When we call IoCreateDevice to create the FDO, you can see that for the second parameter we pass in sizeof(FDO_DEVEXT).   This is the Device Extension for our FDO which contains the COMMON_DEV_EXT (located as the first element of the structure) that both our FDO and subsequent PDOs will contain.  In our FDO device extension we have added an OutstandingIO count that we set to “1”.  We use this count in conjunction with the StopEvent and RemoveEvent variables in order to allow us to be able to detect whether all our outstanding IO requests have completed.  This, in turn, allows us to properly handle IRP_MJ_PNP, IRP_MN_QUERY_STOP and IRP_MN_QUERY_REMOVE requests.   Whenever we have to pass a request to a driver below us, we increment the OutstandingIO by one and if the new count is 2 we reset the signal state of the Stop and RemoveEvents to non-signaled.   Whenever an outstanding IO completes we’ll decrement the OutstandingIO count.   Whenever the decremented count is 1, we set the StopEvent, and if the decremented count is 0 we set the RemoveEvent.

 

The last thing that I want to talk about in this article is IoRegisterDeviceInterface

 

IoRegisterDeviceInterface

Microsoft added IoRegisterDeviceInterface in Windows 2000 to correct a problem that the style of naming used in NTV4 could not address.   As you probably remember in NTV4, device driver writers used a convention whereby their device objects where named DevX where X is a number starting at 0 and going to N.   When a user wanted to find out how many devices there were, they had to start at Dev0 and continue enumerating devices until they tried to open up a device that did not exist.   With PnP, this style of naming does not work because it could be possible that Dev0 and Dev2 exist but Dev1 doesn’t exist because it was removed.  Also, with the old style of naming it was not easy for developers of devices that offered the same services to allow their users to easily switch their applications to use another vendor’s device without changing the names that the application used in order to open the device.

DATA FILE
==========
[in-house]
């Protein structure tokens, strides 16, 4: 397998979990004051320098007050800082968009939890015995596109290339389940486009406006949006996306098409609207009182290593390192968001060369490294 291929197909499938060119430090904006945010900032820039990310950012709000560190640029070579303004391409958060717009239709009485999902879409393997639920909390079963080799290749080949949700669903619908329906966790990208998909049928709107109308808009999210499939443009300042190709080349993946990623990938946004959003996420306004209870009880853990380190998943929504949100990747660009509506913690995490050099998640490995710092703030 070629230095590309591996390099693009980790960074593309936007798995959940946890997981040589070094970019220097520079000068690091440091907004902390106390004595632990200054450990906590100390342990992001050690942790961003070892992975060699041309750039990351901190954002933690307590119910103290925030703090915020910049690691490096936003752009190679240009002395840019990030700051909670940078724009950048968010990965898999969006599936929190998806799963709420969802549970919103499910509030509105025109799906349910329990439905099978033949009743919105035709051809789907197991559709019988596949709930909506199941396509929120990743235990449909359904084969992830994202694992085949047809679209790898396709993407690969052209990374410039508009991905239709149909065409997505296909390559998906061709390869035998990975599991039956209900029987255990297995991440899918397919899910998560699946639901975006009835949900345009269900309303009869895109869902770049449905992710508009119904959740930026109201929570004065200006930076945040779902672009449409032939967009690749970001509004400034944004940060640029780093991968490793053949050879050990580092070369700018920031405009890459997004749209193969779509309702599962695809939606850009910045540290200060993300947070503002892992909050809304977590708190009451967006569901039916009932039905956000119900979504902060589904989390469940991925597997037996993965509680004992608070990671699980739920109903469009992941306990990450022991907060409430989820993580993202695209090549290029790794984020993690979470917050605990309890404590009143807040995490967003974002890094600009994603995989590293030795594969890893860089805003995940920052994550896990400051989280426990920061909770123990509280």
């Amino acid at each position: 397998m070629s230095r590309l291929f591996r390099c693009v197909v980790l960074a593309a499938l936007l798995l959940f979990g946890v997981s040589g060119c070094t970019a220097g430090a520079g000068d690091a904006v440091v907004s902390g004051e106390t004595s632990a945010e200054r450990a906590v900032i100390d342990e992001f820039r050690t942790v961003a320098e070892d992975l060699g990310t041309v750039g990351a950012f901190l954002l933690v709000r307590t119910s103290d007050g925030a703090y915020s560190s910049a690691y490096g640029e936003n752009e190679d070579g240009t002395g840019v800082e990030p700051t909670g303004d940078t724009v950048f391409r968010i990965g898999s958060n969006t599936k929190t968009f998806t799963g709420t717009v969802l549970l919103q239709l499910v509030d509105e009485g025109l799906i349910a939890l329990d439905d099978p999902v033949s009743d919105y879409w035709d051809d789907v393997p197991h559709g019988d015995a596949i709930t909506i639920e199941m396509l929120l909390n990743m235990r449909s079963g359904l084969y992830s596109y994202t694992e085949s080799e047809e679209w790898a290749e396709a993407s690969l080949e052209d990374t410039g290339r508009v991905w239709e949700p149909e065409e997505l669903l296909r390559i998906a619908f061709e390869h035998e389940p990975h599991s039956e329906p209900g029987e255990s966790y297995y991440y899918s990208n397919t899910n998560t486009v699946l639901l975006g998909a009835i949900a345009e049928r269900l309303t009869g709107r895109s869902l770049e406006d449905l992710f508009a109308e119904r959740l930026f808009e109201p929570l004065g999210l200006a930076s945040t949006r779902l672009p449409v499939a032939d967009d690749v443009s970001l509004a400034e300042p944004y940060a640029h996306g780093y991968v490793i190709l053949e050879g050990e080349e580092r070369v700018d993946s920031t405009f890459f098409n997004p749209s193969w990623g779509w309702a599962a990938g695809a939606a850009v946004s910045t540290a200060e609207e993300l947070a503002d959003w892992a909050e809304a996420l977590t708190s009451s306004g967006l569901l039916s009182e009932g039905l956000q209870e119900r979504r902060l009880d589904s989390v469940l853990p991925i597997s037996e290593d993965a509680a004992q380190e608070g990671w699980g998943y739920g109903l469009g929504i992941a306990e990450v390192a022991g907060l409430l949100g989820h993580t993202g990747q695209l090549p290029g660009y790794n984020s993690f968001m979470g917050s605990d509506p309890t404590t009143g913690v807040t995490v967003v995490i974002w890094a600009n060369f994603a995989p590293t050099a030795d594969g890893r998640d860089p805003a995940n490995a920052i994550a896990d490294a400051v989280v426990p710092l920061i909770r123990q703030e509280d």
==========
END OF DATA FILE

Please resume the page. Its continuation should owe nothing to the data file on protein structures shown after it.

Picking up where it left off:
So Microsoft took an idea from the Component Object Model (COM) and added it to device driver writing.   Essentially, with IoRegisterDeviceInterface, a device registers using a GUID (Globally Unique Identifier) of the type of device it represents.  It could be a common GUID like GUID_DEVINTERFACE_COMPORT or GUID_DEVINTERFACE_DISK or it could be a custom one like GUID_DEVINTERFACE_OSRTOASTER.    Devices that register using these interface GUIDS agree to support the functionality that they imply.  For example registering with GUID_DEVINTERFACE_COMPORT implies that the registrant supports all the functionality that a COM port must provide in Windows while registrants of GUID_DEVINTERACE_OSRTOASTER agree to support all the functionality that being an OSRTOASTER implies (We don’t let the toast get burnt or stuck in the toaster!).   Users that want to use a device that supports a specific type of interface can use the new SetUpDi interface in order to enumerate and open up all devices that register supporting a specific type of device interface.   What’s also nice is that unlike NTV4 style device naming, PnP device interfaces have state either “enabled” or “disabled”.   A PnP driver can enable the interface when it is ready to receive user requests and can disable it if goes into a start where it does not want to receive user requests.   Is that nice or what?